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Making Sense of Cancer Headlines

FORCE's XRAYS program, funded by the CDC, is a reliable resource for young breast cancer survivors and high-risk women to navigate through breast cancer research related news and information.

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XRAYS: Making Sense of Cancer Headlines


About the XRAYS Program

FORCE developed our eXamining the Relevance of Articles for Young Survivors (XRAYS) program to empower young breast cancer survivors and high-risk women by providing tools for evaluating reports of new breast cancer-related research. Funded by the CDC, XRAYS will provide reviews and ratings of news media articles on breast cancer research to help young breast cancer survivors better understand research that is relevant to them. Learn more about the XRAYS program

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STUDY: Do physicians recommend breast cancer screenings based on guidelines?

Several guidelines help physicians decide when a woman should begin screening for breast cancer and how often she should be screened. However, are these guidelines put into use in the clinic? (8/8/17)

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STUDY: Routine breast cancer screening leads to overdiagnosis

Routine breast cancer screening for women of average risk has been controversial for many years because some believe that the benefits do not outweigh the risks. Recent headlines covering a study in Denmark suggests that routine breast cancer screening leads to “overdiagnosis” of breast cancer. (4/4/17)

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STUDY: Women with breast cancer symptoms but no lump may wait longer to seek medical care

Some patients take longer than others before getting a potential breast cancer checked by their health care provider. Believing that women who have breast cancer symptoms but have no lump may wait longer, researchers in this study used data from women who were diagnosed with breast cancer in 2009 and 2010 to identify possible explanations. (1/18/17)

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STUDY: Breast cancer screening should be tailored to a woman’s risk factors and breast density

The United States Preventative Services Task Force (USPSTF) recommends a screening mammogram every other year for women ages 50-74 who are at average risk for breast cancer. But do all patients in this category benefit from this screening regimen?

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ARTICLE: Dogs: Companions, hunters, and cancer detectors?

In August 2016, many news outlets published stories about how actress Shannen Doherty’s dog was able to sniff out her cancer before she was diagnosed. Is there scientific validity to that claim? (9/616)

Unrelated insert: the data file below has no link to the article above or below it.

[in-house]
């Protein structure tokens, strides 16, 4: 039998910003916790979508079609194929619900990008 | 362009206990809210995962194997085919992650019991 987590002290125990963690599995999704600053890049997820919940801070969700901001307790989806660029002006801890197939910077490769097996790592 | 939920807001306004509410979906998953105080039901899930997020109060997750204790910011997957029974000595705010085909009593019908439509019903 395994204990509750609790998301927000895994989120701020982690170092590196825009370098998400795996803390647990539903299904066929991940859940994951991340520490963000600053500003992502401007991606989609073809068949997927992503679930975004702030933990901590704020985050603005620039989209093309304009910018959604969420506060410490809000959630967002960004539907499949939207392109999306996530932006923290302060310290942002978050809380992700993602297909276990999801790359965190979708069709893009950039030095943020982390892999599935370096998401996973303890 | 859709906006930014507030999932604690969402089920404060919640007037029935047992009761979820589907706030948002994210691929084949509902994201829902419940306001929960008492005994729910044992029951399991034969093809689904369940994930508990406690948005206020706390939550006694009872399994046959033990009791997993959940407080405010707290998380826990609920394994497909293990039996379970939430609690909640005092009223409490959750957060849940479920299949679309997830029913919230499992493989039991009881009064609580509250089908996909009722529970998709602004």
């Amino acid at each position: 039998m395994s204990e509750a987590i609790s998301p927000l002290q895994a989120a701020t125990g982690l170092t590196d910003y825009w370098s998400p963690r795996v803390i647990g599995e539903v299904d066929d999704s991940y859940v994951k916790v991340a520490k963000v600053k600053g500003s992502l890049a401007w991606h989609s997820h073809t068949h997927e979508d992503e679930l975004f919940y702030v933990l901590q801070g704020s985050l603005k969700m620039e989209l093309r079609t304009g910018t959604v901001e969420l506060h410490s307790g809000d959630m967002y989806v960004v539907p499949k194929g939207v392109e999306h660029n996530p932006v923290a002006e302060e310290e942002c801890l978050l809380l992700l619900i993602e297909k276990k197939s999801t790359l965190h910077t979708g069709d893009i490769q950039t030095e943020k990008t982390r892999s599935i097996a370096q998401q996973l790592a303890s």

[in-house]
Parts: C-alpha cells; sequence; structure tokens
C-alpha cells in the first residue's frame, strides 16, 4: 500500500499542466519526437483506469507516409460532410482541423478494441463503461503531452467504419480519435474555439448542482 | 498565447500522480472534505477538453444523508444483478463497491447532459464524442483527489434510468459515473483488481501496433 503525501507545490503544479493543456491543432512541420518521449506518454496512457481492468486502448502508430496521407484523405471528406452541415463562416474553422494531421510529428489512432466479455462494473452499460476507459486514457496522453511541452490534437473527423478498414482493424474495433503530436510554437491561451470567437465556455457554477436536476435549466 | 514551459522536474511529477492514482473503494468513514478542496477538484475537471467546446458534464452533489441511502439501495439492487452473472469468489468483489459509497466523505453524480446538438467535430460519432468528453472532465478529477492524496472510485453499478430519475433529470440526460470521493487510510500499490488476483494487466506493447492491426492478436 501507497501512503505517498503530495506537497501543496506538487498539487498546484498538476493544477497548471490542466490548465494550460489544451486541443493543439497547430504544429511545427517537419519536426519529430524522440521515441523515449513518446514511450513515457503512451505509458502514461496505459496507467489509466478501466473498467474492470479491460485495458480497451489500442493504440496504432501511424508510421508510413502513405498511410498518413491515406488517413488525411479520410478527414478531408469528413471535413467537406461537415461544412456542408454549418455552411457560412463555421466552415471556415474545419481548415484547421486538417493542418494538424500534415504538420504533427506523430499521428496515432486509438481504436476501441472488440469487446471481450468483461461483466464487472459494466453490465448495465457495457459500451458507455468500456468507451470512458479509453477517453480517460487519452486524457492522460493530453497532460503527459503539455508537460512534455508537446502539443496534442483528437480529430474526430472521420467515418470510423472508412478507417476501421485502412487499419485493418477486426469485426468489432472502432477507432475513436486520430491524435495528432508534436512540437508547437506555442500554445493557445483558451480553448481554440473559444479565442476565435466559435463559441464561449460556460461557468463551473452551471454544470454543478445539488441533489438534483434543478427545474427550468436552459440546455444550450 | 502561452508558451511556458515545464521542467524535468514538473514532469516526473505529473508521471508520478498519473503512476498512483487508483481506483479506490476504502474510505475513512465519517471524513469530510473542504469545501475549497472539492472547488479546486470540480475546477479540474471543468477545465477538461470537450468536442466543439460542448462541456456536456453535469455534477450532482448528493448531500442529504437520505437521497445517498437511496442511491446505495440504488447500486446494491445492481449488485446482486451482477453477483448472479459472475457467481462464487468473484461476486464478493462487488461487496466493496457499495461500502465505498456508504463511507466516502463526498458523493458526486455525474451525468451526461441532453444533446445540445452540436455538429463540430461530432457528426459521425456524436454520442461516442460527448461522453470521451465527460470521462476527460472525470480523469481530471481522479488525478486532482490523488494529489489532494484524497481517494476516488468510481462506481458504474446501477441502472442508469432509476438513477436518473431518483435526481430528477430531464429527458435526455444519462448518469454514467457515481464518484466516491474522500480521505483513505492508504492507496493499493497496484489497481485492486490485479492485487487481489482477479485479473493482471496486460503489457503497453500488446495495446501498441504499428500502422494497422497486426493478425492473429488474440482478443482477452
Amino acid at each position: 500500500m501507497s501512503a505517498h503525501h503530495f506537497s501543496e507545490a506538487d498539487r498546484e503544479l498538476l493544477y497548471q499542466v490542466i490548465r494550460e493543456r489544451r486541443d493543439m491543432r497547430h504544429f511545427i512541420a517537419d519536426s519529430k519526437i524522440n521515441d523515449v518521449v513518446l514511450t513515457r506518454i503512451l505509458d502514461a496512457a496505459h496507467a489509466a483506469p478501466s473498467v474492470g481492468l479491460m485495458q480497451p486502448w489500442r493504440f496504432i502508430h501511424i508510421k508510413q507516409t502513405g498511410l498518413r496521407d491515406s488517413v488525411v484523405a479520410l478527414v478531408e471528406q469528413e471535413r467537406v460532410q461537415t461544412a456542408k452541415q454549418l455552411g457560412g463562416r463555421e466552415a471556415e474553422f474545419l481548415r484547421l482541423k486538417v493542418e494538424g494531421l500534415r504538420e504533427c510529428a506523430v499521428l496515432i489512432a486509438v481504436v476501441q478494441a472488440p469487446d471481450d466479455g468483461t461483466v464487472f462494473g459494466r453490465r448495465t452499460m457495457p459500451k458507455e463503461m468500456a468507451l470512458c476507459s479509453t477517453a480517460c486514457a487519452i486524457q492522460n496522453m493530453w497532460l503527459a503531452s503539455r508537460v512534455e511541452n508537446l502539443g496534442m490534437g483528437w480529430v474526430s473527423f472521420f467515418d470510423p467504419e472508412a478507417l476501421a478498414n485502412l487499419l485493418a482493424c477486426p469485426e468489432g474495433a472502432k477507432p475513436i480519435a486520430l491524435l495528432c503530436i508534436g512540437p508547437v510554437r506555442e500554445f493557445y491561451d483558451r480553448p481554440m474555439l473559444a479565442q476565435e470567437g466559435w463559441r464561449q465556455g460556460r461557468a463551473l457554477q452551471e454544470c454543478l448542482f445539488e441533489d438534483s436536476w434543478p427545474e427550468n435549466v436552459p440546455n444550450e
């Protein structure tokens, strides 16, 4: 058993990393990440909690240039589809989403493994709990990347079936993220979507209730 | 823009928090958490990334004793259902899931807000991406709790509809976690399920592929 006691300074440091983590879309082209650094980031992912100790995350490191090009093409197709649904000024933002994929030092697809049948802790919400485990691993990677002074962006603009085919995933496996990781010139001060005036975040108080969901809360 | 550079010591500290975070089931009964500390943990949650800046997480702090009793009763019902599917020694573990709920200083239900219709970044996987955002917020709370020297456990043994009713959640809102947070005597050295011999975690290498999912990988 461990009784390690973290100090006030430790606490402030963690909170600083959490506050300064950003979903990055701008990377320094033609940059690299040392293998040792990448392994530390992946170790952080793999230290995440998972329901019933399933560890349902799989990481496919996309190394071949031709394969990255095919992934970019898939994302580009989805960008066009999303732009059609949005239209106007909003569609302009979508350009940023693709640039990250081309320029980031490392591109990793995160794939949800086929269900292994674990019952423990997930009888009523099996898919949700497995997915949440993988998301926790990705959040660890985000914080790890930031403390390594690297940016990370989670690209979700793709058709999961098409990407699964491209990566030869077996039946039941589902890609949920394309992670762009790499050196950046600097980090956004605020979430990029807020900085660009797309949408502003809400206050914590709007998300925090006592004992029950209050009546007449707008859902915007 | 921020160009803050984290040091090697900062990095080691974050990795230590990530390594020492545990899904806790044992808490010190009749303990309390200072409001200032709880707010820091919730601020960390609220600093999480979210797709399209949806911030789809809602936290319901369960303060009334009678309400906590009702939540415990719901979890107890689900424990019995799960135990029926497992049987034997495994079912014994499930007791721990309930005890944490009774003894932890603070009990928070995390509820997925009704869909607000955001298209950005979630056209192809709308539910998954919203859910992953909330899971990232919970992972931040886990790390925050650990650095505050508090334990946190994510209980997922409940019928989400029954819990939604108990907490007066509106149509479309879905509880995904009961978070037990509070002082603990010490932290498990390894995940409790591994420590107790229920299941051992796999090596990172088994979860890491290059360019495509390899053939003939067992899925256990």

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STUDY: Dense breast notifications are informative but hard to read and understand

Some states offer women dense breast notifications that are meant to explain that dense breasts are risk factors for breast cancer and can hide cancer on mammograms, and to identify appropriate supplemental screening options. But recent research found that this information is often not easy to read or understand, which questions the usefulness of the documents. (6/7/16)

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STUDY: How do ultrasound and mammography compare in breast cancer screening?

Mammography has been shown to reduce breast cancer deaths; however, women in developing countries don’t have easy access to mammography. Ultrasound screening, on the other hand, is portable and less expensive, and could be an alternative to mammography. This study compared mammography to ultrasound in women with dense breasts and found the two techniques have similar cancer detection rates, although the false positive rate is higher with ultrasound.

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STUDY: Mutations found through multigene panel testing for cancer risk can change patient care

Multigene panel testing can look for mutations in many genes associated with increased cancer risk. Some panels include genes associated with increased risk of multiple cancers, including breast, ovarian, colon, and gastric cancers. This study demonstrates that multigene panel tests yield findings that can change the care for patients by uncovering cancers for which they are at increased risk.

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